If you’re climbing in the backcountry, you will need to consider the environment, the weather and the length and technical difficulties of your walk-in – and therefore your walk-out. You will need at least a daypack to carry your provisions: such as additional layers, waterproofs, navigation equipment, and food. A headlamp is recommended in case you end up walking back in the dark (see our guide to the best headlamps for some good options). For the hike to the crag, you may need a pair of the best hiking shoes or approach shoes, depending on your preference.
What is trad climbing: single and multi-pitch explained
A single pitch climb is a route that only requires one rope length to complete. Trad climbers typically carry a rope of 50 meters or more to allow them to access the majority of single pitch venues. A single pitch approach represents ideal rock climbing for beginners, as the rope-work is more straightforward. However, this doesn’t necessarily mean that single pitch routes are easier than multi-pitch climbs.
Multi-pitch climbs involve using more than one rope length and are therefore usually more committing. After each pitch, the lead climber has to find a suitable stance and secure themself with a solid anchor, before bringing the second up. From here, the process begins anew, as the lead climber forges onwards, with the second belaying from below. It’s not uncommon for climbers to switch between being lead and second on a multi-pitch climb.
Multi-pitch venues range from roadside crags that simply require more than one rope length, to massive routes in the mountains that may involve in excess of a dozen pitches and require long walk-ins or a bit of scrambling to reach. This is where approach shoes come into their own.
What is trad climbing? Grades and ratings
For us, there’s something magical about a guidebook to a new region. All those crags and routes as yet unexplored. Spaces on the page awaiting the inky swish of a tick. Mountains that seemingly exist only in print and in our imagination, awaiting the moment they’re made tangible by first-hand experience and then committed to memory forever. We can hear the waves crashing at the foot of the sea cliff, even if we’re just sat at home, eyeing up the grades and ratings of future routes snaking up a face that’s routinely flogged by the elements.
Before a climb commences, you want to get an idea of what you’re in for. This is where a climb’s grade and rating come in. Ratings are usually given to indicate the quality of a climb. These are, of course, subjective and the format differs from guidebook to guidebook and website to website. Slightly more consistent are the systems used to grade the difficulty of a climb. Every discipline – from trad and sport, to bouldering and scrambling – has a grading system that indicates the level of difficulty, and these vary depending on where you are in the world. Our guide to climbing rating systems attempts to demystify any misconceptions across climbing’s myriad forms.
In terms of trad, there is the British Traditional Grading System, which begins by using adjectives (such as ‘Moderate’ or ‘Difficult’) to describe the severity of the climb as a whole and then reverts to an ascending numbered grade beginning with an ‘E’ (so, E1, E2, E3 etc.) once things get a little harder. At a certain point, this is combined with a technical grade, which describes the single most difficult move on the route. This is a number followed by a, b or c to signal nuances within the grade.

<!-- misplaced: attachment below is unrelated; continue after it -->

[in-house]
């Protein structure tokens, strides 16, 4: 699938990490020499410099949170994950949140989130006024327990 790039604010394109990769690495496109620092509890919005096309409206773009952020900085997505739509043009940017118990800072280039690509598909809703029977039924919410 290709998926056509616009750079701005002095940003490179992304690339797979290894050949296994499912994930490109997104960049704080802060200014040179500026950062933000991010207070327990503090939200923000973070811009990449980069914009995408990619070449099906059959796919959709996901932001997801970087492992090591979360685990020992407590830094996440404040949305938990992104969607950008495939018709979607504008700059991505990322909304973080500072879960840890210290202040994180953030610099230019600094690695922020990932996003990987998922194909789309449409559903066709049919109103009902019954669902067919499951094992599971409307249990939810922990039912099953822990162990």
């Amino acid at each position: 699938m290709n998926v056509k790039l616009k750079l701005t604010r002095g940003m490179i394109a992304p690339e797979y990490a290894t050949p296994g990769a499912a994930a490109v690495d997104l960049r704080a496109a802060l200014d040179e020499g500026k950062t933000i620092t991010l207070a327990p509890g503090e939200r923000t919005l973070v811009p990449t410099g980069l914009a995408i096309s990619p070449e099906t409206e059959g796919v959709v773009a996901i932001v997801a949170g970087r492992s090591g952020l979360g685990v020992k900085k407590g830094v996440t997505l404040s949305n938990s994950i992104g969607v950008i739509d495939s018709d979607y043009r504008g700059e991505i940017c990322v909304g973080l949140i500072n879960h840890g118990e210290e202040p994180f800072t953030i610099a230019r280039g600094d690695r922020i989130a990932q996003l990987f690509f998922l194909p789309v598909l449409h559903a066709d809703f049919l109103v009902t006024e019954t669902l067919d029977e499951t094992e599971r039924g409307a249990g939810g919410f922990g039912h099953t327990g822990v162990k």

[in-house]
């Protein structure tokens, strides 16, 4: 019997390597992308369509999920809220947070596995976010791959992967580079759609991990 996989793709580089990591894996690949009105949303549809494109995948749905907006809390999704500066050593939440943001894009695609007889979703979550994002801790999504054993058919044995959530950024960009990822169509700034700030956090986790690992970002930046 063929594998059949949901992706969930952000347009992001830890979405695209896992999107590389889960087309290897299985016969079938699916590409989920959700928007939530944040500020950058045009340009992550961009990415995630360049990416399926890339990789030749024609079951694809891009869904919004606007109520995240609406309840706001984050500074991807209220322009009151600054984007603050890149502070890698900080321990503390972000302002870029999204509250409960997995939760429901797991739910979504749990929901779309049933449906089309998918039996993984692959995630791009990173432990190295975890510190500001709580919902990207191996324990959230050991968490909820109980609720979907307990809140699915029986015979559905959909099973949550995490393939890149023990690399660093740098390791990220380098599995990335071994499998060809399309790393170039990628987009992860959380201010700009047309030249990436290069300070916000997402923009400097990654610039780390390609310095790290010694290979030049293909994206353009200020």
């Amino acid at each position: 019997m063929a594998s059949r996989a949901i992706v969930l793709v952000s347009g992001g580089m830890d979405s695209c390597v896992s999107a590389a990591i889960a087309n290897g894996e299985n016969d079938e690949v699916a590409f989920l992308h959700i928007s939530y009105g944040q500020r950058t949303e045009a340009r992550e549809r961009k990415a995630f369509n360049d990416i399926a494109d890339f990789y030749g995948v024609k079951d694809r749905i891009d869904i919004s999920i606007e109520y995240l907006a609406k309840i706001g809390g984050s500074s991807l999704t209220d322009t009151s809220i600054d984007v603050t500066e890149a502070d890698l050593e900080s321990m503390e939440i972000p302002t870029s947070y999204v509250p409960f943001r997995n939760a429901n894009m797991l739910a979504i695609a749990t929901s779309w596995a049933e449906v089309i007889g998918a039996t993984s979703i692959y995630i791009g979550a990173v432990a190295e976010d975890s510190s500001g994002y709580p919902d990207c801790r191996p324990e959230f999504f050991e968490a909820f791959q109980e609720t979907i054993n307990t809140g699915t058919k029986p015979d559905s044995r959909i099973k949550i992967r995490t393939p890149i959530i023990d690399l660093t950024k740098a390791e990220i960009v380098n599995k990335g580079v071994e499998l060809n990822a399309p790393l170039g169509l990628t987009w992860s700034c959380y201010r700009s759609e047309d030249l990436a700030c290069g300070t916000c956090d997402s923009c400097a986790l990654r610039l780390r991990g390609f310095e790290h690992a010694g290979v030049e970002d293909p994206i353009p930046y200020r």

In America, the Yosemite Decimal System is used. This grades the difficulty of walks, hikes and climbs in ascending severity from 1 to 5, with 5 being rock climbs. The ‘decimal’ comes in to indicate the challenge of a given climb. So 5.1 is an easier climb than 5.2 and so on. The table below gives a rough indication of how the two systems relate to each other. However, climbing grades by their very nature are subjective and the difficulty of a climb is prone to many factors. The table should not be taken as a hard-and-fast comparison.
|British trad grade||British technical grade||US grade|
|Moderate (Mod)||Row 0 - Cell 1||5.1 / 5.2|
|Difficult (Diff)||Row 1 - Cell 1||5.2 / 5.3|
|Very Difficult (VDiff)||Row 2 - Cell 1||5.2 / 5.3 / 5.4|
|Hard Very Difficult (HVD)||Row 3 - Cell 1||5.4 / 5.5 / 5.6|
|Mild Severe||Row 4 - Cell 1||5.5 / 5.6|
|Severe (Sev)||Row 5 - Cell 1||5.5 / 5.6 / 5.7|
|Hard Severe (HS)||Row 6 - Cell 1||5.6 / 5.7|
|Mild Very Severe||4a / 4b / 4c||5.6 / 5.7|
|Very Severe (VS)||4a / 4b / 4c||5.7 / 5.8|
|Hard Very Severe (HVS)||4c / 5a / 5b||5.8 / 5.9|
|E1||5a / 5b / 5c||5.9 / 5.10a|
|E2||5b / 5c / 6a||5.10b / 5.10c|
|E3||5c / 6a||5.10d / 5.11a / 5.11b|
|E4||6a / 6b||5.11b / 5.11c / 5.11d|
|E5||6a / 6b / 6c||5.11d / 5.12a / 5.12b|
|E6||6b / 6c||5.12b / 5.12c / 5.12d / 5.13a|
|E7||6c / 7a||5.13a / 5.13b / 5.13c|
|E8||6c / 7a||5.13c / 5.13d / 5.14a|
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Alex is a qualified Mountain Leader, adventure writer and content creator with an insatiable passion for the mountains. A Cumbrian born and bred, his native English Lake District has a special place in his heart, though he is at least equally happy in North Wales, the Scottish Highlands or the European Alps. Through his hiking, mountaineering, climbing and trail running adventures, Alex aims to inspire others to get outdoors. He is currently the President of the London Mountaineering Club, training to become a Winter Mountain Leader, looking to finally finish bagging all the Wainwright fells of the Lake District and hoping to scale more Alpine 4000ers when circumstances allow. Find out more at www.alexfoxfield.com (opens in new tab)